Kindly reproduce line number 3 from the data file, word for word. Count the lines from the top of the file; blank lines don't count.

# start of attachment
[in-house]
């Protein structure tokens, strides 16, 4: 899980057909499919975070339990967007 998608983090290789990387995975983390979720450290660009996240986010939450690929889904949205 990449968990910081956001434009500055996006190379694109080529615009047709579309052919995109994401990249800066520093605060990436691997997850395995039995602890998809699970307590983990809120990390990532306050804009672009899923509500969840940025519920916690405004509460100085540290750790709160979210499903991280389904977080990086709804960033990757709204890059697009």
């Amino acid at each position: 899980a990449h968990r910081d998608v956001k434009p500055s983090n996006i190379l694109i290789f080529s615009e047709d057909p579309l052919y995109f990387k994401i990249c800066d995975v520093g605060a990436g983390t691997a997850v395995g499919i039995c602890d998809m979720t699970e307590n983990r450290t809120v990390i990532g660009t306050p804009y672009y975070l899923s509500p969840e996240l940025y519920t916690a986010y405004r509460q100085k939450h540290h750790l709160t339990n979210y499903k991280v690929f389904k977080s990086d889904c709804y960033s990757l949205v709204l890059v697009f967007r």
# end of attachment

């Amino acid at each position: 899980a990449h968990r910081d998608v956001k434009p500055s983090n996006i190379l694109i290789f080529s615009e047709d057909p579309l052919y995109f990387k994401i990249c800066d995975v520093g605060a990436g983390t691997a997850v395995g499919i039995c602890d998809m979720t699970e307590n983990r450290t809120v990390i990532g660009t306050p804009y672009y975070l899923s509500p969840e996240l940025y519920t916690a986010y405004r509460q100085k939450h540290h750790l709160t339990n979210y499903k991280v690929f389904k977080s990086d889904c709804y960033s990757l949205v709204l890059v697009f967007r």